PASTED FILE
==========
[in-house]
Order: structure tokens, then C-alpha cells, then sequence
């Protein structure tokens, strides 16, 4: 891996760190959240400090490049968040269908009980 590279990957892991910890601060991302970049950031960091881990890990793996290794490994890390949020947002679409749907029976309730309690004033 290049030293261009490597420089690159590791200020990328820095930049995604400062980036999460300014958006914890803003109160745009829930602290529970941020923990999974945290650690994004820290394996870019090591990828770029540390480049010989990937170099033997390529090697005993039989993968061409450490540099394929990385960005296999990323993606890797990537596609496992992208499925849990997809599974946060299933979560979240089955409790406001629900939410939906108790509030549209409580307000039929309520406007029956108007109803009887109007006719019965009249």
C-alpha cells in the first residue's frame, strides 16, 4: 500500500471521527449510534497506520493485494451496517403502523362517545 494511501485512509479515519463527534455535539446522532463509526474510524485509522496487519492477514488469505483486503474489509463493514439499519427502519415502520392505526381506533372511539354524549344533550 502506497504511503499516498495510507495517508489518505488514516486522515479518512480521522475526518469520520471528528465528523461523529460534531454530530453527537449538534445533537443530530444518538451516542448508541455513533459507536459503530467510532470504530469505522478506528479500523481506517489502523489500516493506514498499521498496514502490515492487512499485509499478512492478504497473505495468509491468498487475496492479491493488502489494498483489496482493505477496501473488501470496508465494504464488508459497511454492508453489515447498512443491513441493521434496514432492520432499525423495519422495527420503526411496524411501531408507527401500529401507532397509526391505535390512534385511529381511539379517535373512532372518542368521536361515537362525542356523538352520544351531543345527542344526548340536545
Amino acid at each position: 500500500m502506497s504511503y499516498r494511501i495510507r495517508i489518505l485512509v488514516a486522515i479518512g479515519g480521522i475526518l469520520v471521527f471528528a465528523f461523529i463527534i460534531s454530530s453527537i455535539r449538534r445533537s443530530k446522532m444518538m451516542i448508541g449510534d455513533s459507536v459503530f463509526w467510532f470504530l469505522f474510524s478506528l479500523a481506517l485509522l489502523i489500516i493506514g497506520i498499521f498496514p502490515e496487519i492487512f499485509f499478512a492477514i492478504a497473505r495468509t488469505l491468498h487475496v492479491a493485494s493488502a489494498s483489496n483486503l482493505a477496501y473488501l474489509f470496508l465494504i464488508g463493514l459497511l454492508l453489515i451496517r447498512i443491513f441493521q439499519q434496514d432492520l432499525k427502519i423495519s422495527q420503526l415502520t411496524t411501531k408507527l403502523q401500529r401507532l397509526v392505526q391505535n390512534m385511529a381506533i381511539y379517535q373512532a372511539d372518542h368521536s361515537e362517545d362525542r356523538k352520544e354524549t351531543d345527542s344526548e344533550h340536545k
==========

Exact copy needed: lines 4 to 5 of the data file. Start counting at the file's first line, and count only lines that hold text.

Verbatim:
C-alpha cells in the first residue's frame, strides 16, 4: 500500500471521527449510534497506520493485494451496517403502523362517545 494511501485512509479515519463527534455535539446522532463509526474510524485509522496487519492477514488469505483486503474489509463493514439499519427502519415502520392505526381506533372511539354524549344533550 502506497504511503499516498495510507495517508489518505488514516486522515479518512480521522475526518469520520471528528465528523461523529460534531454530530453527537449538534445533537443530530444518538451516542448508541455513533459507536459503530467510532470504530469505522478506528479500523481506517489502523489500516493506514498499521498496514502490515492487512499485509499478512492478504497473505495468509491468498487475496492479491493488502489494498483489496482493505477496501473488501470496508465494504464488508459497511454492508453489515447498512443491513441493521434496514432492520432499525423495519422495527420503526411496524411501531408507527401500529401507532397509526391505535390512534385511529381511539379517535373512532372518542368521536361515537362525542356523538352520544351531543345527542344526548340536545
Amino acid at each position: 500500500m502506497s504511503y499516498r494511501i495510507r495517508i489518505l485512509v488514516a486522515i479518512g479515519g480521522i475526518l469520520v471521527f471528528a465528523f461523529i463527534i460534531s454530530s453527537i455535539r449538534r445533537s443530530k446522532m444518538m451516542i448508541g449510534d455513533s459507536v459503530f463509526w467510532f470504530l469505522f474510524s478506528l479500523a481506517l485509522l489502523i489500516i493506514g497506520i498499521f498496514p502490515e496487519i492487512f499485509f499478512a492477514i492478504a497473505r495468509t488469505l491468498h487475496v492479491a493485494s493488502a489494498s483489496n483486503l482493505a477496501y473488501l474489509f470496508l465494504i464488508g463493514l459497511l454492508l453489515i451496517r447498512i443491513f441493521q439499519q434496514d432492520l432499525k427502519i423495519s422495527q420503526l415502520t411496524t411501531k408507527l403502523q401500529r401507532l397509526v392505526q391505535n390512534m385511529a381506533i381511539y379517535q373512532a372511539d372518542h368521536s361515537e362517545d362525542r356523538k352520544e354524549t351531543d345527542s344526548e344533550h340536545k